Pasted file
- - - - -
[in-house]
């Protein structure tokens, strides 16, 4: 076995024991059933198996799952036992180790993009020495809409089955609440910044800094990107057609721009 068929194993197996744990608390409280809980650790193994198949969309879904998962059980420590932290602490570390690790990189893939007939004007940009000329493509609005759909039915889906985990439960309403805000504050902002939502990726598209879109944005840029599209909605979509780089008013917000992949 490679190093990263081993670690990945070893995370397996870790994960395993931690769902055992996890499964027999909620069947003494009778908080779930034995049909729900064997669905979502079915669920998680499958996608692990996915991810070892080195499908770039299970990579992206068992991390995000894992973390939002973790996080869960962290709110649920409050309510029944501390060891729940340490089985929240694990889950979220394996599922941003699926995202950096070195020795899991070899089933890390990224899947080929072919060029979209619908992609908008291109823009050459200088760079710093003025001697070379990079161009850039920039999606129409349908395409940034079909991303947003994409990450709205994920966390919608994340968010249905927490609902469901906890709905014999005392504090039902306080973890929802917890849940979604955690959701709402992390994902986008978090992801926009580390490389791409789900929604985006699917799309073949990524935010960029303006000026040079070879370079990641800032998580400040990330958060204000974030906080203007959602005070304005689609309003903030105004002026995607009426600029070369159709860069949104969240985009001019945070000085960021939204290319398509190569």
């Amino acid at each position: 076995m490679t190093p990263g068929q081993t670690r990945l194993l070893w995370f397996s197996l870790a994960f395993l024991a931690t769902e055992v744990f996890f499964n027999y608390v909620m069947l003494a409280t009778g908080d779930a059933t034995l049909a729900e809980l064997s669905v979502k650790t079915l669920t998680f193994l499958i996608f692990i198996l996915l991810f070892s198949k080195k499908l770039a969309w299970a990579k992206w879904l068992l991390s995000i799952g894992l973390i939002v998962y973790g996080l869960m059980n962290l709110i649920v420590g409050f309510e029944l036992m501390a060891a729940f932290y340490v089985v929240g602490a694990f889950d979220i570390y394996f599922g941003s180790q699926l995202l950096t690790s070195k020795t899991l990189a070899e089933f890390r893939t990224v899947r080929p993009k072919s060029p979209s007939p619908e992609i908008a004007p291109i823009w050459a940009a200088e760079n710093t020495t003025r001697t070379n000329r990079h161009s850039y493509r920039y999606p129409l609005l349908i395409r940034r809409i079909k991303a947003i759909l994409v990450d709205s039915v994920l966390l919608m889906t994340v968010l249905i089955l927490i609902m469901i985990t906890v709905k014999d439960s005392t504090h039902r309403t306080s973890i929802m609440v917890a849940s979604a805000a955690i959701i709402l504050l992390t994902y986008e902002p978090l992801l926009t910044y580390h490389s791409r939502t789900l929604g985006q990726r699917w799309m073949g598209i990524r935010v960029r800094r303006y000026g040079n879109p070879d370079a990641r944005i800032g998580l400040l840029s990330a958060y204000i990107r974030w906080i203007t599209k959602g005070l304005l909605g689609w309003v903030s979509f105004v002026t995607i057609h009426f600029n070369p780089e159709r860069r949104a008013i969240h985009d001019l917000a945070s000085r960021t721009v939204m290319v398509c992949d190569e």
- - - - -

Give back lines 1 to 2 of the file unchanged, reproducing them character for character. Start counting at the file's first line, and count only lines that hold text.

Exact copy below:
[in-house]
């Protein structure tokens, strides 16, 4: 076995024991059933198996799952036992180790993009020495809409089955609440910044800094990107057609721009 068929194993197996744990608390409280809980650790193994198949969309879904998962059980420590932290602490570390690790990189893939007939004007940009000329493509609005759909039915889906985990439960309403805000504050902002939502990726598209879109944005840029599209909605979509780089008013917000992949 490679190093990263081993670690990945070893995370397996870790994960395993931690769902055992996890499964027999909620069947003494009778908080779930034995049909729900064997669905979502079915669920998680499958996608692990996915991810070892080195499908770039299970990579992206068992991390995000894992973390939002973790996080869960962290709110649920409050309510029944501390060891729940340490089985929240694990889950979220394996599922941003699926995202950096070195020795899991070899089933890390990224899947080929072919060029979209619908992609908008291109823009050459200088760079710093003025001697070379990079161009850039920039999606129409349908395409940034079909991303947003994409990450709205994920966390919608994340968010249905927490609902469901906890709905014999005392504090039902306080973890929802917890849940979604955690959701709402992390994902986008978090992801926009580390490389791409789900929604985006699917799309073949990524935010960029303006000026040079070879370079990641800032998580400040990330958060204000974030906080203007959602005070304005689609309003903030105004002026995607009426600029070369159709860069949104969240985009001019945070000085960021939204290319398509190569």